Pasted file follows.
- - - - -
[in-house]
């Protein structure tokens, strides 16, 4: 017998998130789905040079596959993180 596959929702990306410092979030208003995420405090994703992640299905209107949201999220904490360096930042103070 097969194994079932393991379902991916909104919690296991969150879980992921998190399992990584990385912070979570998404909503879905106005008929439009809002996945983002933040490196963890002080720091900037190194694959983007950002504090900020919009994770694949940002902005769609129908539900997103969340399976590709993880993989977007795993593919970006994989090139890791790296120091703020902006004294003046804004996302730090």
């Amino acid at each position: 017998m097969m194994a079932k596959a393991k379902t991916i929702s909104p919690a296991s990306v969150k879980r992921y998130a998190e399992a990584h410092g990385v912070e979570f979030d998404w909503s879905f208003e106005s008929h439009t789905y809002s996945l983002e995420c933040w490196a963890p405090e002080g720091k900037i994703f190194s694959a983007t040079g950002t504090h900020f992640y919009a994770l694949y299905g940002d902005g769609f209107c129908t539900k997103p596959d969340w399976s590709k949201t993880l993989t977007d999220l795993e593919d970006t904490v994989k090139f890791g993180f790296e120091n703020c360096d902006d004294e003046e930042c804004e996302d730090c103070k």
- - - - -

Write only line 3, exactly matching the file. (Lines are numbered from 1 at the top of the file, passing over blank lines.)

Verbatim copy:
């Amino acid at each position: 017998m097969m194994a079932k596959a393991k379902t991916i929702s909104p919690a296991s990306v969150k879980r992921y998130a998190e399992a990584h410092g990385v912070e979570f979030d998404w909503s879905f208003e106005s008929h439009t789905y809002s996945l983002e995420c933040w490196a963890p405090e002080g720091k900037i994703f190194s694959a983007t040079g950002t504090h900020f992640y919009a994770l694949y299905g940002d902005g769609f209107c129908t539900k997103p596959d969340w399976s590709k949201t993880l993989t977007d999220l795993e593919d970006t904490v994989k090139f890791g993180f790296e120091n703020c360096d902006d004294e003046e930042c804004e996302d730090c103070k």